Unapply in Scala is the inverse of the apply… (queue no shit comments :p)

So what does it do exactly? given a class Person:

case class Person(name: String, age: Int, hobbies: List[String])

If we wanted to decompose the class person into a set of attributes:

  • name: String
  • age: Int
  • hobbies: List[String]

We would use the unapply. the return type of the unapply is an Option of a tuple with the values inside the tuple representing the values we seek to retrieve.

case class Person(name: String, age: Int, hobbies: List[String])

object Test {
  
  val fares: Person = Person("fares", 23, List("Hiking", "Biking"))
  val result: Option[(String, Int, List[String])] = Person.unapply(fares)

}

We notice that the return type is an option of a tuple of string, int and List of String. That means that after the unapply, we would have to extract the Tuple from the option and call result._1 and so on to retrieve each individual value.

clearly this is cumbersome and annoying to deal with. And clearly there is a better way :p

But for fun, let us check what this might look like:

  val fares: Person = Person("fares", 23, List("Hiking", "Biking"))

  var result: Option[(String, Int, List[String])] = Person.unapply(fares)

  val name = result.get._1
  val age = result.get._2
  val hobbies = result.get._3

Note: calling get like this can throw a java.util.NoSuchElementException we should instead do some checking if it its defined or simply call .getOrElse and pass a default value… (complicate things even more) or check .isDefined before calling the get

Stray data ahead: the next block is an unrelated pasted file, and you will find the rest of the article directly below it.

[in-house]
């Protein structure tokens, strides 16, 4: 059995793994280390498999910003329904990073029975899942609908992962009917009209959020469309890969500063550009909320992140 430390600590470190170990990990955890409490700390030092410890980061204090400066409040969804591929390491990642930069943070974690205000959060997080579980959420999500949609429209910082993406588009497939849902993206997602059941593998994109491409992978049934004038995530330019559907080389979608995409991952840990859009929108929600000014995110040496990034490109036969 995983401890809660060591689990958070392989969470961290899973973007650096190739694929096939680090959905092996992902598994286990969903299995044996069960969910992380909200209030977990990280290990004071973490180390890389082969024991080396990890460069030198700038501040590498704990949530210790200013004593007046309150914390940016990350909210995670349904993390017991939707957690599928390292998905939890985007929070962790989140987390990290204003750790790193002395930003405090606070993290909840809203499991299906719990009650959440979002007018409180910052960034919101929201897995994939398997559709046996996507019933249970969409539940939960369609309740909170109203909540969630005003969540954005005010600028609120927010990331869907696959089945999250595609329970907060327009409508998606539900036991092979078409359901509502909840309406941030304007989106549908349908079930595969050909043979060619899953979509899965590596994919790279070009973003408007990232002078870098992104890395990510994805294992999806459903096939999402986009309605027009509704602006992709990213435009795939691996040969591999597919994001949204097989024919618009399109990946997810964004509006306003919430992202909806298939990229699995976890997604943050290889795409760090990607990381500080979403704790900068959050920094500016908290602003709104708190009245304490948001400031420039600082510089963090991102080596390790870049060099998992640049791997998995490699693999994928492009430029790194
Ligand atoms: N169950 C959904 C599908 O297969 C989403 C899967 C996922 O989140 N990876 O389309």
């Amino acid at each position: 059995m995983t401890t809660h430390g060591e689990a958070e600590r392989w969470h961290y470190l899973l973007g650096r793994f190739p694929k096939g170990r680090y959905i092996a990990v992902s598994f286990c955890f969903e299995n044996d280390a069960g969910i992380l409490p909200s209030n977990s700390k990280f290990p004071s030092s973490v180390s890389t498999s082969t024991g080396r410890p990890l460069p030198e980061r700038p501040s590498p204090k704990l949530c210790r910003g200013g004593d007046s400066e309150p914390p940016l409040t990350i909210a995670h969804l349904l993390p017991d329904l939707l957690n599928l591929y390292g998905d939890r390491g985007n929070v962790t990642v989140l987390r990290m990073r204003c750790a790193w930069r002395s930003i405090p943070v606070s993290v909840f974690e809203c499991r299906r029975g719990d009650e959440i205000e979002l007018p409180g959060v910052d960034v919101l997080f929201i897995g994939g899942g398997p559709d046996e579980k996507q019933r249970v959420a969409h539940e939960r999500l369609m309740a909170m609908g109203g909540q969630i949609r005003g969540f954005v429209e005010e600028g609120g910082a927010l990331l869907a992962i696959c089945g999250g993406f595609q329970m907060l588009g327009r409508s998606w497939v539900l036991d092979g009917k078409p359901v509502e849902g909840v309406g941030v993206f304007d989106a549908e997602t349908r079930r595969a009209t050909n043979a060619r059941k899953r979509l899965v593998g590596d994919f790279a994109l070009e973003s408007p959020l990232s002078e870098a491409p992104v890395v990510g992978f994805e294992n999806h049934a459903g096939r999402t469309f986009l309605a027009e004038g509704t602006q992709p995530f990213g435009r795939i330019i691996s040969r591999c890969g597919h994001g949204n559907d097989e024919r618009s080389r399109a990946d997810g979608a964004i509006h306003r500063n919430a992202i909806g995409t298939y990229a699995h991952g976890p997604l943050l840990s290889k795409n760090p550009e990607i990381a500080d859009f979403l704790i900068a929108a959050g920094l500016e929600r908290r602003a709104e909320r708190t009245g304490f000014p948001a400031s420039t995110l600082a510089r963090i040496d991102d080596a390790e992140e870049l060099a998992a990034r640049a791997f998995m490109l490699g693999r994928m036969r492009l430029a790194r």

Not to mention that calling values inside tuples using the _1 and so on can quickly become confusing.


Unapply and case classes

case classes automatically define both methods apply and unapply for us. this also allows us to easily do pattern matching on instances of case classes.

As we saw in previous examples, unapply can automatically be called on any case class and we pass to it the instance of the case class whose values we would like to unapply.

val result: Option[(String, Int, List[String])] = Person.unapply(fares)

Unapply in Pattern Matching

Pattern matching automatically calls the unapply method, in order to check if the values inside match a specific case.

  fares match {
    case Person(name: String, age: Int, _) =>
      if (age > 22) println(name) else println("Not Fares")
    case _ => println("Ummm") // Should not happen
  }

Unapply Simplified

Going back to out Person case class and fares instance.

  val Person(faresName, faresAge, faresHobbies) = fares

  println(faresName)
  println(faresAge)
  println(faresHobbies)

  //the following code yields:

    fares
    23
    List(Hiking, Biking)

So we pass the val names we want in the case class Person and we assign it the value of the instance.